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Urinary Incontinence

Urinary incontinence is the loss of voluntary bladder control, causing a leakage of urine. The severity ranges from occasionally leaking when one coughs or sneezes to an urge so sudden and strong that one cannot get to a bathroom in time. Urinary incontinence is especially common in older men and women, nursing home residents, and people who are obese.

There are different types of urinary incontinence:

Stress Incontinence - the loss of urine when exerting pressure, or stress, on the bladder by coughing, sneezing, laughing or with exercise. This occurs when the sphincter muscle, a valve at the outlet of the bladder, is weakened. Pregnancy, childbirth and menopause are the leading causes of stress incontinence in women. Removal of the prostate gland is the primary cause in men.

Urge Incontinence - a sudden, intense urge followed by an involuntary loss of urine, as well as a frequent need to urinate at night. This type of incontinence can be caused by a urinary tract infection, bladder irritants, neurological diseases like Parkinson's, Alzheimer's and stroke, and nervous system damage from multiple sclerosis.

Overflow Incontinence - a frequent, constant dribble of urine accompanied by an inability to completely empty the bladder. Overflow incontinence may be caused by bladder damage, a blocked urethra (the tube that carries urine out of the body), nerve damage from diabetes, multiple sclerosis or spinal cord injury, and, in men, prostate problems.

Mixed Incontinence - a combination of more than one of the above.

Treatment

The treatment of urinary incontinence depends on the type and severity. Doctors, however, like to try the least invasive treatment first, including:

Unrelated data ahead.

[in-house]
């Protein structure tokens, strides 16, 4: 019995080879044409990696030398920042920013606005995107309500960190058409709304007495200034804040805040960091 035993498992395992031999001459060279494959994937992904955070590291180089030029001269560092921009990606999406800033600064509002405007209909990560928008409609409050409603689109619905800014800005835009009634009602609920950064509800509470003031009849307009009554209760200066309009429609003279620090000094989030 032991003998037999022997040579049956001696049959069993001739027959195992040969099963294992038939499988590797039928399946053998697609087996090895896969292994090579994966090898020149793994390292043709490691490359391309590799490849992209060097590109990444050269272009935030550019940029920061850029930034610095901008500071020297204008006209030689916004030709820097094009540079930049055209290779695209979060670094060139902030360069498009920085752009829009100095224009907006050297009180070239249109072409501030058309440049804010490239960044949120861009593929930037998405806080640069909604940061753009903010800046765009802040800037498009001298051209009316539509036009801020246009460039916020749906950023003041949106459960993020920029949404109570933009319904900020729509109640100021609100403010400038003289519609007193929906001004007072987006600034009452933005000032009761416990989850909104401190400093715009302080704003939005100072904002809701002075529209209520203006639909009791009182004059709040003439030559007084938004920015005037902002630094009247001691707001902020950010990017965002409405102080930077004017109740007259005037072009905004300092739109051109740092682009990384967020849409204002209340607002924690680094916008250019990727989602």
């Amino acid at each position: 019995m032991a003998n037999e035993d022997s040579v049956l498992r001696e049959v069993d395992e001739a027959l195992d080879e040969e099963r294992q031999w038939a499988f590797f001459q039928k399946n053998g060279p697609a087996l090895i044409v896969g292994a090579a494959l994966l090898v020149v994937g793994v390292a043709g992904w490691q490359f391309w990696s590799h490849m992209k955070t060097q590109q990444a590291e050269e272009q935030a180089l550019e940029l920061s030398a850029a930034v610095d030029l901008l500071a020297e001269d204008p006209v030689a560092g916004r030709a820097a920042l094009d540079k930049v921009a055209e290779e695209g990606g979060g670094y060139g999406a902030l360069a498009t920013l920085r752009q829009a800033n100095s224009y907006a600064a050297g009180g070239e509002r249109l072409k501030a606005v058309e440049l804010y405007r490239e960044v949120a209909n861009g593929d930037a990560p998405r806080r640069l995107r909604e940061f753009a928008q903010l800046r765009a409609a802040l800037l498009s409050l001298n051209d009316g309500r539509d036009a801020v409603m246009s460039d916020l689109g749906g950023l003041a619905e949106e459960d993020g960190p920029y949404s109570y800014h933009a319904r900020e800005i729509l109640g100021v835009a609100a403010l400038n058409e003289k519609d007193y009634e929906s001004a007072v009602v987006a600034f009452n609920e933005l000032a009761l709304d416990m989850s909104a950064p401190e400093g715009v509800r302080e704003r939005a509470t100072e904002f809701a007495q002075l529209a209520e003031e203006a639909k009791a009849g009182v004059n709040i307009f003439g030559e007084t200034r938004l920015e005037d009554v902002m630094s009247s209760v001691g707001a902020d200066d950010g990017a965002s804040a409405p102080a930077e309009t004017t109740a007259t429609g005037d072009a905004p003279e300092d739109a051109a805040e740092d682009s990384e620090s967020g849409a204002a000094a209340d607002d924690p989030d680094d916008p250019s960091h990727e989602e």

• Bladder training - learning to delay urination and lengthen the time between bathroom trips
  • Scheduled toilet trips - timed urination
  • Fluid/diet management - modification of eating and drinking habits to regain control of the bladder
  • Pelvic floor exercises -- to strengthen the urinary sphincter and pelvic floor muscles; these Kegel exercises include squeezing the muscles used to stop urination
  • Medications - anti-cholinergic drugs to calm an overactive bladder; low-dose topical estrogen to rejuvenate the urethra and vaginal area; and certain antidepressant drugs to treat stress and mixed incontinence
  • Sacral neuromodulation - a technique to improve nerve function related to urination
  • Surgery - when other treatments are not enough, surgery may be an option; this may include minimally invasive injections of bulking agents to major surgical intervention
  • In many cases, simple lifestyle changes or medical treatment can stop urinary incontinence.

Contact Information

Beth Israel Deaconess Hospital-Needham
148 Chestnut Street
Needham, MA 02492
781-453-3000